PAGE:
I Am Malala: The Girl Who Stood Up for Education and Was Shot by the Taliban tells the story of Malala Yousafzai, a young activist who almost died because of her advocacy of girlsí education. It takes you on a journey through many key events of Malalaís young life, particularly ones that relate to her activism, and tells the harrowing tale of her near-death experience when she was shot by a member of the Taliban. I was on the edge of my seat as I read the account of the attack and the many surgeries and the healing process that took place afterward. She gave great detail and I felt like I was right there with her and her family in that terrifying experience.
Malala and her co-author, Christina Lamb, do a marvelous job showing what Malalaís day-to-day life was like before and after the attack. Malalaís writing is very genuine. I could sense the sincere longing for home that Malala has felt since the attack has taken place. Her descriptions of family and friends were vivid and I almost felt like I knew these people myself. The stories she shared about her culture and home life were interesting and eye-opening. It helped me get to know Malala better as a person.
I also enjoyed the fact that she shared historical stories about her native country and provided some commentary on it. I personally donít know much about that area of the world, so it was interesting to learn more about their history and to hear her interpretation of the events that had taken place.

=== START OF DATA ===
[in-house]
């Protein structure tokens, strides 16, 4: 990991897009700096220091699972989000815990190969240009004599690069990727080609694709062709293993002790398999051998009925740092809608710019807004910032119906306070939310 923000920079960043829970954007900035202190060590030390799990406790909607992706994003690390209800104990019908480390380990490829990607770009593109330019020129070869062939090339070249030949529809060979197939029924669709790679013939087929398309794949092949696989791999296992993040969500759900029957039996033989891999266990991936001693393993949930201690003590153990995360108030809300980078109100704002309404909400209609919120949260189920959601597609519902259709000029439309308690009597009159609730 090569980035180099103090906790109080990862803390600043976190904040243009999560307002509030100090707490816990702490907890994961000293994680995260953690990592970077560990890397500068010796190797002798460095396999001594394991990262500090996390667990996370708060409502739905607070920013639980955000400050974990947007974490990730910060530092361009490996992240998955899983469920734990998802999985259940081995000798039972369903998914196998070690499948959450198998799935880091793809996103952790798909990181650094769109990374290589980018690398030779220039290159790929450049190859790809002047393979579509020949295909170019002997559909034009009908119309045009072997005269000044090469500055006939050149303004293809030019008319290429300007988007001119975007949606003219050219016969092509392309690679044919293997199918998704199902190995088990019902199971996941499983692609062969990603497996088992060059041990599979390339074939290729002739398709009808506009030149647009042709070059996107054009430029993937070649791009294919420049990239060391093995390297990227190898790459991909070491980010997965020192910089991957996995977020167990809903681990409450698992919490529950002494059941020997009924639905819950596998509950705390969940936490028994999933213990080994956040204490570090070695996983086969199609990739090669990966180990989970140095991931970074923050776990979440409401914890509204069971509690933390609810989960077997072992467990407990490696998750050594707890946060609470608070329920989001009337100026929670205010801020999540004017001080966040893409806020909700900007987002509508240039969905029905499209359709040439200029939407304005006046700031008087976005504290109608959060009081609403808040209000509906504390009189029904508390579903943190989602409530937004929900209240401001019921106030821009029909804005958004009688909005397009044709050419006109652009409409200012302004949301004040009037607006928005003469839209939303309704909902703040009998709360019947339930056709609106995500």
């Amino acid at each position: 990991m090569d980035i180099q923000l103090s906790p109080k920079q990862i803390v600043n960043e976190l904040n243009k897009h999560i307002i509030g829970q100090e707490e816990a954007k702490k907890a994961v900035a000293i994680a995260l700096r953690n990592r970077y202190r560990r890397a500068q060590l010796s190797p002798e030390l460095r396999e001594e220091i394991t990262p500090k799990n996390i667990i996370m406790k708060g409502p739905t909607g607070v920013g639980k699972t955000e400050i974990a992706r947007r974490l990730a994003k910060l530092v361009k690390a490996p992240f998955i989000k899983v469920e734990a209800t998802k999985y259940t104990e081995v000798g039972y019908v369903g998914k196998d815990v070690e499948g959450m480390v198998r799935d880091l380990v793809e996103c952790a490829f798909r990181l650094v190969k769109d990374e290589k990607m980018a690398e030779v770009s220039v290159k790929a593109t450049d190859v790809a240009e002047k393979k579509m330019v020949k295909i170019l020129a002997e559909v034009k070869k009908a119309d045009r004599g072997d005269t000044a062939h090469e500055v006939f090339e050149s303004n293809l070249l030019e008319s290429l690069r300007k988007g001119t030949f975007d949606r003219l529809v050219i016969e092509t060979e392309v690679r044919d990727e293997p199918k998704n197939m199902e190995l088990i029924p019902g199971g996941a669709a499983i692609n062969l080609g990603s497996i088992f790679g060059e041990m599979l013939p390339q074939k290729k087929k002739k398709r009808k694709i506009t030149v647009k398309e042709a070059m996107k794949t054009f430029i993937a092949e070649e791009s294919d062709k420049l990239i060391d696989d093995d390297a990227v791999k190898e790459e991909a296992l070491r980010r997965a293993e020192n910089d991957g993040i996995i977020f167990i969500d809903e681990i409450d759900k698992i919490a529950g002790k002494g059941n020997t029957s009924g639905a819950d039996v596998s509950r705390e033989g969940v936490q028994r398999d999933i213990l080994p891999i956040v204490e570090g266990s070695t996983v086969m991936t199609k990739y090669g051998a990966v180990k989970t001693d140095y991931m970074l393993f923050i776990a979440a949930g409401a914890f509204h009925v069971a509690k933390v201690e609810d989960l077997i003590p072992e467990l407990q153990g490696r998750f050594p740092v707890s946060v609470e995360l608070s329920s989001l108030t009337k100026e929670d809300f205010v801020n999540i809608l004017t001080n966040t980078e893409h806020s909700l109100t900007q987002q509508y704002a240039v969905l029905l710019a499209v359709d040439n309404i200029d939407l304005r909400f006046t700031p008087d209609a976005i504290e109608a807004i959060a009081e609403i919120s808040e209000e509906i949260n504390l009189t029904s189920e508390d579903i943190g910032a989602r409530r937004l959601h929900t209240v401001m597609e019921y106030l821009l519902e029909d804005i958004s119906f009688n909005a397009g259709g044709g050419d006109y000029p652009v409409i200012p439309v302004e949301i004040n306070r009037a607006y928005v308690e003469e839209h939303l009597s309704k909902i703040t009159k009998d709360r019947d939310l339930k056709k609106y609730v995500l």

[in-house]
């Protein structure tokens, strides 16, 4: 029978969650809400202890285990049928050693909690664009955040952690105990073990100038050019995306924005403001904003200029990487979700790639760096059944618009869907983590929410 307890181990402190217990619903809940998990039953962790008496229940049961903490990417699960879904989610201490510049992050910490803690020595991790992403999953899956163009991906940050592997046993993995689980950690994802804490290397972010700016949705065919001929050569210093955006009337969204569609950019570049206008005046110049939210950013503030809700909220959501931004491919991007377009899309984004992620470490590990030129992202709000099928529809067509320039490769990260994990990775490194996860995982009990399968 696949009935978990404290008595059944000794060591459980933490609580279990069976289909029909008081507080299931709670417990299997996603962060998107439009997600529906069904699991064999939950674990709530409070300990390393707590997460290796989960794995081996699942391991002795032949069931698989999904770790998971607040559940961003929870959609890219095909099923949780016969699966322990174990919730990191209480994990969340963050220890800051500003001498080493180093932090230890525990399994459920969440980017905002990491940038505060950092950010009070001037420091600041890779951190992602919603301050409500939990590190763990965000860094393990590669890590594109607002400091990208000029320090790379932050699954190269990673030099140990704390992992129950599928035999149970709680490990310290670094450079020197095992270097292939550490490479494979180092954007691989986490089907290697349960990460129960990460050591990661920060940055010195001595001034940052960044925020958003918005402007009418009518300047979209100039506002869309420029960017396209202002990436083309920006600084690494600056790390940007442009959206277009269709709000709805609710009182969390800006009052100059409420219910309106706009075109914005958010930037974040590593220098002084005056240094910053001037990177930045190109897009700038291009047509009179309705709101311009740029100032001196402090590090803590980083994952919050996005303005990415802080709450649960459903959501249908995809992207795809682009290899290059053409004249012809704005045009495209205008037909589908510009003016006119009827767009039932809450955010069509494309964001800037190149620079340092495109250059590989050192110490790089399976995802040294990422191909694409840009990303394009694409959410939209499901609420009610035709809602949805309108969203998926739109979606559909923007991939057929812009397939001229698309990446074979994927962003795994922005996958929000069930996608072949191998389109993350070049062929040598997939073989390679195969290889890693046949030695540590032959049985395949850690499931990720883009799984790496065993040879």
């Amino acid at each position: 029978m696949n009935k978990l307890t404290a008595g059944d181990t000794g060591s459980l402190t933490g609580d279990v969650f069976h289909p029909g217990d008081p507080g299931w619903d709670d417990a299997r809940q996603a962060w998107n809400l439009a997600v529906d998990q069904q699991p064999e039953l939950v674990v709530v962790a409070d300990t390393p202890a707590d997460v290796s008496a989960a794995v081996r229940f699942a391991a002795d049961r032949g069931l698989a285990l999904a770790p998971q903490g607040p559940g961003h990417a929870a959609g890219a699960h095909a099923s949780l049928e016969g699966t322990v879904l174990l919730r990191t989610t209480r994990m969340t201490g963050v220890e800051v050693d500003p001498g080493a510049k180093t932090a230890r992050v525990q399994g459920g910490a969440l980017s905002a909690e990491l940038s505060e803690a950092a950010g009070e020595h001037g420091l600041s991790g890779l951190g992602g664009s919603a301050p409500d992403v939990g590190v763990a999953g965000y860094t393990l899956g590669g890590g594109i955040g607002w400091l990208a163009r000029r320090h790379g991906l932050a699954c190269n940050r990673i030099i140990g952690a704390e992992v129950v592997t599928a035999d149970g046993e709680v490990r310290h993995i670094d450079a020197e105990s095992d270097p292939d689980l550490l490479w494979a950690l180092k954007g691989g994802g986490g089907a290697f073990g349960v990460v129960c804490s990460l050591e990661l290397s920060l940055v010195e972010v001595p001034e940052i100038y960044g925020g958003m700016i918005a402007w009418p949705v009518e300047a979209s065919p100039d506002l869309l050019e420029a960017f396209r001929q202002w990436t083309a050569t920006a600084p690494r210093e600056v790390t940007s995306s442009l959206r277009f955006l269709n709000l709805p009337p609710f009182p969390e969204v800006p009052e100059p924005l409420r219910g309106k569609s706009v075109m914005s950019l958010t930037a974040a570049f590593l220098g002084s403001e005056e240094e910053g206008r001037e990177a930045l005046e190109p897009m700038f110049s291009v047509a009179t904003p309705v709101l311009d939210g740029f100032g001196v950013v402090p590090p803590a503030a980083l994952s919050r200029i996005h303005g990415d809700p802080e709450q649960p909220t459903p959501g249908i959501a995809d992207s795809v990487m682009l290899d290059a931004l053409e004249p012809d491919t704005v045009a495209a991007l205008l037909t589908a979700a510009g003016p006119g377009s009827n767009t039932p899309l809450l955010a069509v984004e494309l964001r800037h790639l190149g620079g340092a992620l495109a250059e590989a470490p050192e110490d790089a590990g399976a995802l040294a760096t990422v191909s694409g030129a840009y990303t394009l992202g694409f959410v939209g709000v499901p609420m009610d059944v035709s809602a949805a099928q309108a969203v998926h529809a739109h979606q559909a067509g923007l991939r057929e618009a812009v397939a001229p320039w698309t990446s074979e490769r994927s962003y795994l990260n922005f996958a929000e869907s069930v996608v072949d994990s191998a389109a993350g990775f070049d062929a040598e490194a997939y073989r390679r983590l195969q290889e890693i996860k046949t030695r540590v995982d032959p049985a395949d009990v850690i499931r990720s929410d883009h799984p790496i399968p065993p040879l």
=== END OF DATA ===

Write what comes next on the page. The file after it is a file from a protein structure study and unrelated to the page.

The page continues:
If I had any criticism to offer in regards toward this book, it would be that I felt that it was a little jumbled and poorly pieced together. It read like a diary in a way; at one point she would be relating a story about her childhood, then she would suddenly switch to a historical account of her people, then she would talk about the present day, and so on. Perhaps thatís just her personal style and it isnít my taste, but I really didnít like the way she switched subjects so often and so rapidly.
Overall, I very much enjoyed reading I Am Malala. I liked hearing her perspective on the shooting, I loved hearing about her advocacy of girlsí education, and it was fun to learn more about her life and her nation and culture. This is a book I would recommend to anyone who is interested in Malala Yousafzai and her story.
Note: I wrote this review using a copy of the book I borrowed from the library.
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